The cookbook about gourmet grilling will probably expect an audience that owns a deluxe grill. The one about vegan cooking might assume that its audience has knowledge of the ethical ideologies of veganism. If you're a beginner, you won’t select the cookbook for a professional baker; that book is for an audience with a lot more technical skills than you have.
As a writer, you’ll want to consider your audience just as you’d consider which cookbook to select.
You might consider your audience’s:
A skillful writer will navigate these audience traits carefully. Thus, as you assess your audience, ask yourself:
To decide, you can ask yourself some of the audience-related questions you just learned.
Since these are presumably doctors in charge of emergency rooms, they would likely be compelled by this topic.
These doctors are experts, so you can also assume that they know what it means to be assessed by an intake nurse and have vitals taken. If this were written to an audience who had never been to a hospital, then it wouldn’t be so clear.
This last question is probably the most difficult to answer, but it’s also very important. To convince these doctors to replicate this ER in other locations, the writer wouldn’t begin with a litany of the ways in which this trip wasn’t perfect, as that wouldn’t be an effective tactic. Instead, focusing on the specific details of what was positive in this visit is an effective way of writing to this audience and for this purpose.
From what you just learned, you’ve already begun to consider the close relationship between a text’s purpose and its audience.
You can think of this relationship like a cycle.
The purpose is your reason for writing the text, but you hope to achieve that purpose with a specific audience. Thus, speaking directly to that audience is part of your purpose. These things are inherently linked.
Because of this, the audience is not something you can consider after you’ve already written. You have to write with a particular audience in mind, and target your words to them.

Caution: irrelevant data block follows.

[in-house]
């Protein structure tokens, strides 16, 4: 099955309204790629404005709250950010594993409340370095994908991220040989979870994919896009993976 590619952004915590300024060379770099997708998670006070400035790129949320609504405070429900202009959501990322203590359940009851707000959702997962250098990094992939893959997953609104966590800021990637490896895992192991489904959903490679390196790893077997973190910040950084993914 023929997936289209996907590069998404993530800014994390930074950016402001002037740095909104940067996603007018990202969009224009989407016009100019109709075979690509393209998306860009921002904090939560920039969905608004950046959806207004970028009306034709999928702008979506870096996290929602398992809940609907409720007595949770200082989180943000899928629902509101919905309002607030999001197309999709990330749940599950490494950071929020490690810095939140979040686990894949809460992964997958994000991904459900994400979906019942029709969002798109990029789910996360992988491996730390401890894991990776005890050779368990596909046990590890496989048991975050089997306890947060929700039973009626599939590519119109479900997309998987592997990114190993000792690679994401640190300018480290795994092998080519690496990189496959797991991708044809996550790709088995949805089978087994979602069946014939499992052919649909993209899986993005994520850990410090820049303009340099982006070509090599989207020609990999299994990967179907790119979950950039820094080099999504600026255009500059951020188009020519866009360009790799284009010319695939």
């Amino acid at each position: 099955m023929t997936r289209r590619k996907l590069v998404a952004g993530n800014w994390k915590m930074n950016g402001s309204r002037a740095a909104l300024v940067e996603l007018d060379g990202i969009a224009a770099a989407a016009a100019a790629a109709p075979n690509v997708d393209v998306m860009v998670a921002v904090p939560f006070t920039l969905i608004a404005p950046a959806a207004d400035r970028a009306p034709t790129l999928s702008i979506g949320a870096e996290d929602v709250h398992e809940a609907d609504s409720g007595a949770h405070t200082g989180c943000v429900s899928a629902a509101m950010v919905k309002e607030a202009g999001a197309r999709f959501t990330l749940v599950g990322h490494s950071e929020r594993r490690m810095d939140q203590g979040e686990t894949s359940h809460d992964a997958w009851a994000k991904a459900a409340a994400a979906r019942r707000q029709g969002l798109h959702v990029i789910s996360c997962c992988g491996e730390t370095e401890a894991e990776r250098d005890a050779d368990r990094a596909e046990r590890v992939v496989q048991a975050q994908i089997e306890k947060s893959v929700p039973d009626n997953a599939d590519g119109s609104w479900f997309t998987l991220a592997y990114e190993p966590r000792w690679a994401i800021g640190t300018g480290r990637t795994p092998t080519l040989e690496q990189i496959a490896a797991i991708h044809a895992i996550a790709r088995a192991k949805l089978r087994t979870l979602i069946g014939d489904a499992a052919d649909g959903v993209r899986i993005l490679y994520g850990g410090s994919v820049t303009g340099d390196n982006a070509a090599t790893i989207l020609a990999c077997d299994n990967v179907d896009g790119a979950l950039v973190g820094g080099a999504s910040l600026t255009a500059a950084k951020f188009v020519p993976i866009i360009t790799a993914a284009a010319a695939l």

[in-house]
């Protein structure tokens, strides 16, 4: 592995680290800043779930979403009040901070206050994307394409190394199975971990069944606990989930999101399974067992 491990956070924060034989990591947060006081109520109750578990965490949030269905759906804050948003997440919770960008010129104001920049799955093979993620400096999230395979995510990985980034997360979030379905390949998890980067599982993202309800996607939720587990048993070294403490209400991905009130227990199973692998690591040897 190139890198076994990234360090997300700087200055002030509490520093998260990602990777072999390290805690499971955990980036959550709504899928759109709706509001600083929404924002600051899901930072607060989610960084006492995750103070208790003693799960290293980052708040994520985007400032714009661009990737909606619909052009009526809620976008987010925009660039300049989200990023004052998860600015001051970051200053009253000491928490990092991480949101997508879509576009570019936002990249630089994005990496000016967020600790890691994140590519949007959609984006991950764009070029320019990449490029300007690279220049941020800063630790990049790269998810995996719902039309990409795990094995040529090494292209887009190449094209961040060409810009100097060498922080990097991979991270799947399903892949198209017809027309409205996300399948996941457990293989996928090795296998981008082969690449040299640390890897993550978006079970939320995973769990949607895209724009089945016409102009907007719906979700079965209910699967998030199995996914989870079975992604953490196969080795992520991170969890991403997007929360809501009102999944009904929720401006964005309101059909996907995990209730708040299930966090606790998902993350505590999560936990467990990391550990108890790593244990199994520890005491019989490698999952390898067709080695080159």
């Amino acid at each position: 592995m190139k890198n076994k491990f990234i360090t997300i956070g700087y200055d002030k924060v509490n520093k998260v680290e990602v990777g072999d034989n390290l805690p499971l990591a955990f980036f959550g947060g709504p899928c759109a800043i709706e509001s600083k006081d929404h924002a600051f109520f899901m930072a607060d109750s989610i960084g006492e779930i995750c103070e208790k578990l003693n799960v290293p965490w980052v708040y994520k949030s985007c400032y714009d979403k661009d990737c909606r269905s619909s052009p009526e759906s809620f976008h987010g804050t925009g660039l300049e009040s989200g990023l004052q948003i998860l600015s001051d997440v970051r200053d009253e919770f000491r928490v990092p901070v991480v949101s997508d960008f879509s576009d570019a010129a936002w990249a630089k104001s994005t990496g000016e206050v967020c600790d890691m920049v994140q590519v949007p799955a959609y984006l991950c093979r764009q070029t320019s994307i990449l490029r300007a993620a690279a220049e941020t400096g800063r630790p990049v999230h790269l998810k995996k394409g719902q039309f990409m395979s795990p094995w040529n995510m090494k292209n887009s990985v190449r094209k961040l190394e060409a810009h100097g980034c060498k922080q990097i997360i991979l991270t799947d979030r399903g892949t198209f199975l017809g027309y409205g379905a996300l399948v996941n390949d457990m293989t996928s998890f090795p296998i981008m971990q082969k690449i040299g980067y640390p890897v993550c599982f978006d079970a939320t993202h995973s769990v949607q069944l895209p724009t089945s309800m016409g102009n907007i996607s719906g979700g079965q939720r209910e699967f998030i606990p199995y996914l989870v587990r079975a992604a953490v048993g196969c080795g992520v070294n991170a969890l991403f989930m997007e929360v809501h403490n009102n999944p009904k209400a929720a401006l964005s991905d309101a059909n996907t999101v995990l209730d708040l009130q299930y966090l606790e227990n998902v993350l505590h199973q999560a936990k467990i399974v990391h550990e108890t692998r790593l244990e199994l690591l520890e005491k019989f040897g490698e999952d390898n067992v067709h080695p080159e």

If your purpose is to write a guidebook of historical sites for visitors to your hometown, those visitors themselves are part of your purpose. You would write for visitors differently than you would for locals, and you’d use a different approach if you were writing to an expert audience about historical sites. In that case, you’d maybe choose a more descriptive mode, and definitely a more precise vocabulary.
However, if you were writing a proposal to local school kids to try to convince them to visit these sites, that younger audience would change the approach you would take to this purpose. You would obviously need a simpler vocabulary, but you might also use different sentence structures and even a different tone. For instance, school kids might not be convinced by a somber tone. You might need a more excited, lighthearted one.
Different approaches will work better with different audiences, and you therefore want to think carefully about your intended audience and purpose as you write.
Source: This work is adapted from Sophia author Martina Shabram.
The intended goal or value of a text.